5 Ideas for Better Sleepenteenshttps://kidshealth.org/EN/images/headers/T-take5-enHD-AR1.jpgInsomnia can be a big problem for teens. Read our tips on getting a good night's sleep.sleeping, not sleepy, too sleepy, sleepy during the day, can't sleep, trouble falling asleep, trouble sleeping, insomnia, insomnea, insomniac, wake up, keep waking up, can't wake up, can't get up in the morning, trouble waking up, alcohol and sleep, alcohol and sleeping, drinking and sleep, sleep problems, ways to sleep better, get a good night's sleep, sleep well, worried about sleeping, stress and sleep, stress, anxiety, worry, how to relax and sleep well,, CD1Sleep Apnea, CD1Sleep Medicine04/04/200802/19/201902/19/2019Mary L. Gavin, MD10/01/201674c593cd-e58f-43fb-b4f3-2244429c22f0https://kidshealth.org/ws/RadyChildrens/en/teens/tips-sleep.html/<p>Most teens need 8 to 10 hours of sleep each night. But&nbsp;many teens have trouble sleeping. Lack of sleep can affect everything from our emotions to how well we focus on tasks like driving. It can affect sports performance, increase our chances of getting sick, and may be linked to weight gain in some people.</p> <p>How can we get the sleep we need? Here are some ideas:</p> <ol class="kh_longline_list"> <li><strong>Be active during the day.</strong> You've probably noticed how much running around little kids do &mdash; and how soundly they sleep. Take a tip from a toddler and get at least 60 minutes of exercise a day. Physical activity can decrease stress and help people feel more relaxed. Just don't work out too close to bedtime because exercise can wake you up before it slows you down.</li> <li><strong>Avoid alcohol and drugs.</strong> Lots of people think that alcohol or drugs will make them relaxed and drowsy, but that's not the case. Drugs and alcohol disrupt sleep, increasing a person's chance of waking up in the middle of the night.</li> <li><strong>Say goodnight to electronics.</strong> Experts recommend using the bedroom for sleep only. If you can't make your bedroom a tech-free zone, at least shut everything down an hour or more before lights out. Nothing says, "Wake up, something's going on!" like the buzz of a text or the ping of an IM.</li> <li><strong>Keep a sleep routine.</strong> Going to bed at the same time every night helps the body expect sleep. Creating a set bedtime routine can enhance this relaxation effect. So unwind every night by reading, listening to music, spending time with a pet, writing in a journal, playing Sudoku, or doing anything else that relaxes you.</li> <li><strong>Expect a good night's sleep.</strong> Stress can trigger insomnia, so the more you agonize about not sleeping, the greater the risk you'll lie awake staring at the ceiling. Instead of worrying that you won't sleep, remind yourself that you can. Say, "Tonight, I will sleep well" several times during the day. It can also help to practice breathing exercises or gentle yoga poses before bed.</li> </ol> <div class="rs_skip rs_preserve"><!-- TinyMCE Fix --> <script src="//familysurvey.org/misc/javascript/js_apps/video/kh-video-metadata.js" type="text/javascript"></script> <script src="//familysurvey.org/misc/javascript/js_apps/video/kh-video-controller.js" type="text/javascript"></script> <script src="//familysurvey.org/misc/javascript/js_apps/video/multi-breathing-exercises-en.js" type="text/javascript"></script> </div> <p>Everyone has a sleepless night once in a while. But if you regularly have trouble sleeping and you think it's affecting your mood or performance, talk to your doctor.</p>Cinco ideas para dormir mejorLa falta de sueƱo puede afectarlo todo: desde nuestras emociones a la capacidad de concentraciĆ³n en diferentes tareas, como conducir. Puede afectar el rendimiento deportivo, aumentar las posibilidades de enfermarse y, en algunas personas, puede relacionarse con el aumento de peso.https://kidshealth.org/ws/RadyChildrens/es/teens/tips-sleep-esp.html/cffff28d-20df-4e4d-a2d0-9696798221c8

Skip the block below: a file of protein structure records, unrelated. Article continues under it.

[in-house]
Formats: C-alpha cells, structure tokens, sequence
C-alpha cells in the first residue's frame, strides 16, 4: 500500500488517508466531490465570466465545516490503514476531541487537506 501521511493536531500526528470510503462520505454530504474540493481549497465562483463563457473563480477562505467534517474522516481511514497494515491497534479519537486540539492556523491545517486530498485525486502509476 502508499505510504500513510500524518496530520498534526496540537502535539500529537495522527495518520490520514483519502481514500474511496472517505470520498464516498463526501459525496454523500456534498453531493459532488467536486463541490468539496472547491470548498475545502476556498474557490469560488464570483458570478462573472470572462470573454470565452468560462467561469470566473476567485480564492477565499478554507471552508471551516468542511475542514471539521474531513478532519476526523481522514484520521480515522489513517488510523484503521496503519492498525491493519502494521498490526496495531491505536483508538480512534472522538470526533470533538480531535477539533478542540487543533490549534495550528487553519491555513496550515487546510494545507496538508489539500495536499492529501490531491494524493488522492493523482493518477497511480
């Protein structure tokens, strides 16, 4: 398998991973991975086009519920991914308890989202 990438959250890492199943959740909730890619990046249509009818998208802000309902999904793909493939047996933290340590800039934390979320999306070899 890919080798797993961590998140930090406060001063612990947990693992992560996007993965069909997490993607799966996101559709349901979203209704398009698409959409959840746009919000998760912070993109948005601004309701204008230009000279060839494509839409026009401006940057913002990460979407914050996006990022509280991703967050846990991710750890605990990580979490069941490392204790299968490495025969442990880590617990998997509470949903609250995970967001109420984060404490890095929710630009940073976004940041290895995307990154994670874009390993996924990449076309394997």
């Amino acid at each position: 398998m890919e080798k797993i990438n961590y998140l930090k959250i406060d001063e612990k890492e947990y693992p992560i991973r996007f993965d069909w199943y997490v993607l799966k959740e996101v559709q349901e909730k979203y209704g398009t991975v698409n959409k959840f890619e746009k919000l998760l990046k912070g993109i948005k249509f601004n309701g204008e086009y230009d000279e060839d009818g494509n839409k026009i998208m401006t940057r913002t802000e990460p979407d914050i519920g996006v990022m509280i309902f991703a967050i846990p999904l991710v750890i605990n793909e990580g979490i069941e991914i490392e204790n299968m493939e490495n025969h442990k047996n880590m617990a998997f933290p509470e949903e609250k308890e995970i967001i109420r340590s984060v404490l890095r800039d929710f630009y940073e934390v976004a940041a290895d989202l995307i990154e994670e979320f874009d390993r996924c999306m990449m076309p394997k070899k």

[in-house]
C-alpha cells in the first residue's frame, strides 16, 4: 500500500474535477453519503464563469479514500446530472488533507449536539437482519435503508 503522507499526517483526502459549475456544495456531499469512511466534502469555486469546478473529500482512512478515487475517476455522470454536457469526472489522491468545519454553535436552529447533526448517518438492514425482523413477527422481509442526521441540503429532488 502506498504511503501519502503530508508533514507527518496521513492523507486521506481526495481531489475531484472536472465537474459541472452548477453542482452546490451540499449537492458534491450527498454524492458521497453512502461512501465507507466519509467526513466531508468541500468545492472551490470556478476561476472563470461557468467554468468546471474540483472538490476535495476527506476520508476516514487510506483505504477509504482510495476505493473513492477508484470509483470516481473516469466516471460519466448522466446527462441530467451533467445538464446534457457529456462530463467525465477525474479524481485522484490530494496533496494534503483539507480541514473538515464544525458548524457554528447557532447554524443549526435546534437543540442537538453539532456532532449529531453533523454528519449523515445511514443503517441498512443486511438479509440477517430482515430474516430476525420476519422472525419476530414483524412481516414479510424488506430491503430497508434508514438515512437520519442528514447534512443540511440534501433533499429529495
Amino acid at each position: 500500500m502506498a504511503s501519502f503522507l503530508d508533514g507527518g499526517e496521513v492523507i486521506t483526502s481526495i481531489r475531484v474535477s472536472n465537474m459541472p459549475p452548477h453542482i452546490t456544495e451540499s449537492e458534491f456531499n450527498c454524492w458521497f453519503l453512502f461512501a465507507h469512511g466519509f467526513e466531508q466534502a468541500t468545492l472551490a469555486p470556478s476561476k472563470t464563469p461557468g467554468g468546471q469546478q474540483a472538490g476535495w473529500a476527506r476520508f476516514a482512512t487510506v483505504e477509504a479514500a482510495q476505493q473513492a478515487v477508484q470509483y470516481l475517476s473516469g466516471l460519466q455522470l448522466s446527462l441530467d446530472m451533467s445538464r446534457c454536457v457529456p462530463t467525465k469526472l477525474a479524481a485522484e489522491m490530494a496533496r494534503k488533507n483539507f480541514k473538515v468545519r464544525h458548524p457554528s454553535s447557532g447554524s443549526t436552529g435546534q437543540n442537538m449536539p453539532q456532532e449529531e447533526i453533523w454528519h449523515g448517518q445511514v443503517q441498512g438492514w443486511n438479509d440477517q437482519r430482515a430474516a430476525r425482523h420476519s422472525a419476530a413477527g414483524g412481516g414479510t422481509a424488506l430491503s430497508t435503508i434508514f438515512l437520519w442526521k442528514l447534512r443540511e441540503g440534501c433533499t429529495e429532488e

Common Sleep ProblemsSleep problems can keep some teens awake at night even when they want to sleep. If that sounds like you, find out what you can do.https://kidshealth.org/ws/RadyChildrens/en/teens/sleep.html/d391953b-6913-48cb-a681-738683842cfb
How Much Sleep Do I Need?Teens need about 8 to 10 hours of sleep each night. But you might not be getting it. Here's why - and tips for getting more shut-eye.https://kidshealth.org/ws/RadyChildrens/en/teens/how-much-sleep.html/861031c2-d9db-4cb9-81e6-93f5bf9c7e1f
Is it OK to Sleep Less on Weekdays and More on Weekends?Find out what the experts have to say.https://kidshealth.org/ws/RadyChildrens/en/teens/sleeping-in.html/aeb6acb2-3c68-47ed-a4a6-a3079a7bfd92
What Should I Do If I Can't Sleep?Find out what the experts have to say.https://kidshealth.org/ws/RadyChildrens/en/teens/sleepless.html/54776dc8-7db7-4493-ba4c-eba1eb4e0f87
Yoga for Stress ReliefYoga can help reduce stress because it promotes relaxation, which is the natural opposite of stress. These tips for teens can help you tap into yoga's stress-reducing benefits.https://kidshealth.org/ws/RadyChildrens/en/teens/yoga-stress.html/c2bce681-d891-4c0c-9d12-99b24e785d34
kh:age-teenThirteenToNineteenkh:age-youngAdultEighteenPluskh:clinicalDesignation-generalPediatricskh:genre-articlekh:genre-videokh:primaryClinicalDesignation-generalPediatricsBody Carehttps://kidshealth.org/ws/RadyChildrens/en/teens/your-body/take-care/9f433f4a-cbb8-4d8c-b89f-0da6a1a6aa66